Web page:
Rifle Scope Tools  1            8-2015

Mounting a New Rifle Scope

I bought a new scope for my hunting rifle which has been long overdue. The one that's on my Remington model 700 chambered in .270 has been on that gun for over 30 years and has worked great all this time. But now that my eyesight isn't what it use to be, I decided to buy one with a little more magnification.

My old one that you see below is a Leupold Vari X II, 3 X 9 with a duplex reticle mounted with Redfield rings and base. Now this setup has worked flawlessly all this time, well almost the whole time. Last year I had some trouble adjusting the 'power ring' possibly due to the scopes old age along with the cold weather that I was hunting in. I fixed one problem by making a new power ring right after hunting season but I couldn't change the magnification.



This old scope sure has seen a lot of miles and a lot of beautiful country side but now it's time to retire it and go with something new. Oh... one other thing, my new scope won't need the power ring that I made because it's already built in. Oh well, I had fun making it.



With a snap of the hex key as I loosened each screw, here is what I found once the old scope was removed. The rings don't look as bad as I thought they would with only a small amount of rust here and there. I mean this rifle has been in all kinds of weather and even underwater once (my horse rolled while I was crossing a river in Utah) so I was pleasantly surprised.



Close-up of the top ring which doesn't look too bad. With the old scope out of the way it was time to do some work before I fasten the new scope down.



Now that the scope has been removed I can check to see if both rings are in alignment. To check the alignment I made some pieces out of 1.000" diameter X 4" long steel that will clamp into the rings. I also squared the ends to the outside diameter so they were nice and flat. Once rods are clamped in place, this will show me if the two rings are concentric or not and if there's any out of square condition too.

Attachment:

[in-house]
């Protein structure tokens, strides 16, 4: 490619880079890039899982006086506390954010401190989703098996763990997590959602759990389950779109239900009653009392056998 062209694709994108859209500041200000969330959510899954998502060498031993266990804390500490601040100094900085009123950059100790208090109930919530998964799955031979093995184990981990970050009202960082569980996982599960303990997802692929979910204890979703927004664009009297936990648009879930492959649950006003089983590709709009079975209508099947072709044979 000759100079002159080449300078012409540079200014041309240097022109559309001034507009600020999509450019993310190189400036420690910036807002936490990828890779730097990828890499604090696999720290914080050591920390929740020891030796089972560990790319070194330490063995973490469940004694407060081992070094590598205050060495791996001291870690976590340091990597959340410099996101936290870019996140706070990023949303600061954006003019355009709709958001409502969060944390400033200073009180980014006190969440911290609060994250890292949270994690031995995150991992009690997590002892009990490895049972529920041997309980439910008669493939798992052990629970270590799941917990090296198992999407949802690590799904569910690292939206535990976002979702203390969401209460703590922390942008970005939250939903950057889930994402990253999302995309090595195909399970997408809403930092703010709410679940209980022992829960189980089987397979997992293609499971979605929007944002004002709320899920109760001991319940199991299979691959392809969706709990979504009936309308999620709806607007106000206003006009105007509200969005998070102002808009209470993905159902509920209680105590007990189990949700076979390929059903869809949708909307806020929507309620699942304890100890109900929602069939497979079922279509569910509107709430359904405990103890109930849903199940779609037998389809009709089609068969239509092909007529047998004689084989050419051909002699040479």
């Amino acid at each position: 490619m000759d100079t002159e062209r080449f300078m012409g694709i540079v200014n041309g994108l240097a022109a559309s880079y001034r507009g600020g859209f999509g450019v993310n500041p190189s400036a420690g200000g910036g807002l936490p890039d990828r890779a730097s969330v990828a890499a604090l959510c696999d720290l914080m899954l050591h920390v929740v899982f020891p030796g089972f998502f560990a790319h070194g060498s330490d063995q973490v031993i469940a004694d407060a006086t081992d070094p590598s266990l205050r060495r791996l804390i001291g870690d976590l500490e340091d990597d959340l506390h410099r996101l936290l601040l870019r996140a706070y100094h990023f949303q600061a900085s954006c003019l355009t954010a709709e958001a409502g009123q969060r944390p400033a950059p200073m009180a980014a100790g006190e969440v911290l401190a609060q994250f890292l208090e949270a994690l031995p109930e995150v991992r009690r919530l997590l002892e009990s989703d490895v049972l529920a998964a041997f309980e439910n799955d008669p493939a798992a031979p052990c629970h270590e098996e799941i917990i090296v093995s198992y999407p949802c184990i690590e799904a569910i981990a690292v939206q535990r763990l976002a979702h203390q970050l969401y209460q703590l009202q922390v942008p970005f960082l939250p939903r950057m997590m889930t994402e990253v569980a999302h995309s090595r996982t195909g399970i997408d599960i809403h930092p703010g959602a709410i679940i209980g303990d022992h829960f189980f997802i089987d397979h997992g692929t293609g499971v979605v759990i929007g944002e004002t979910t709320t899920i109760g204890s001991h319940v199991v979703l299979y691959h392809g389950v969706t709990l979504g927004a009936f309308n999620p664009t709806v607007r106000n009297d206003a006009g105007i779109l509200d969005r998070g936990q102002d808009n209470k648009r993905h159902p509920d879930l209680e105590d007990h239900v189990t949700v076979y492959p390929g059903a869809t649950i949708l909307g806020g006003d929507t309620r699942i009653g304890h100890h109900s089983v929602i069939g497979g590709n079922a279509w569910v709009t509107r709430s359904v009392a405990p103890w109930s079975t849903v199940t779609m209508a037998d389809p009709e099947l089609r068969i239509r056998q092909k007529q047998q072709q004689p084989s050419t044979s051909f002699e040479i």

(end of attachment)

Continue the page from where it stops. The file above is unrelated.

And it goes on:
I placed the rods so they were equally spaced between the rings and then clamped them down. Notice the alignment is off slightly. This isn't good and looks like my old scope was off by this amount. This puts stress on the scope tube which is a bad thing and can lead to problems.

In case you're wondering about the shiny area on the rods, this is where I sanded off the burr that was created after facing (squaring) the ends.



Now this shot is from the side and the one above is looking down. That means the rings are off in two directions, to high and over to one side which is bad news. On the other hand the two rod ends are parallel to each other, which is a good thing. This can be fixed pretty easily which is what I'm going to do next.



The diameter of this piece of steel is also 1.000" which will be used to help put the two rings in alignment. This piece was 8" longer but I cutoff two pieces that were used above. I found this piece laying around at my work in the scrap pile but it came in handy for this project. I'll call it a 'lapping bar' as it will become the tool that will help put both scope rings into alignment.



I drilled and tapped for a 1/4-20 setscrew which keeps the handle in place.



I clamped the lapping bar so that it had light pressure, offset the handle, pulled the bolt out of my gun, placed a rag over the action and then smeared some lapping compound on the bar. By working the lapping bar back-and-forth along with turning it at the same time, I started lapping in the two rings.



Here you can see the crosshatch pattern that was left on the bar. This pattern will also be left on the inside of the rings which is what I'm after. It didn't take long until I needed to tighten the screws a little more and then work the bar back-and-forth again. I did this a few times and then checked my progress by pulling off the top half of the rings.



Here you can see the lapping compound being spread all of the bar. It was messy but it worked great.


1  2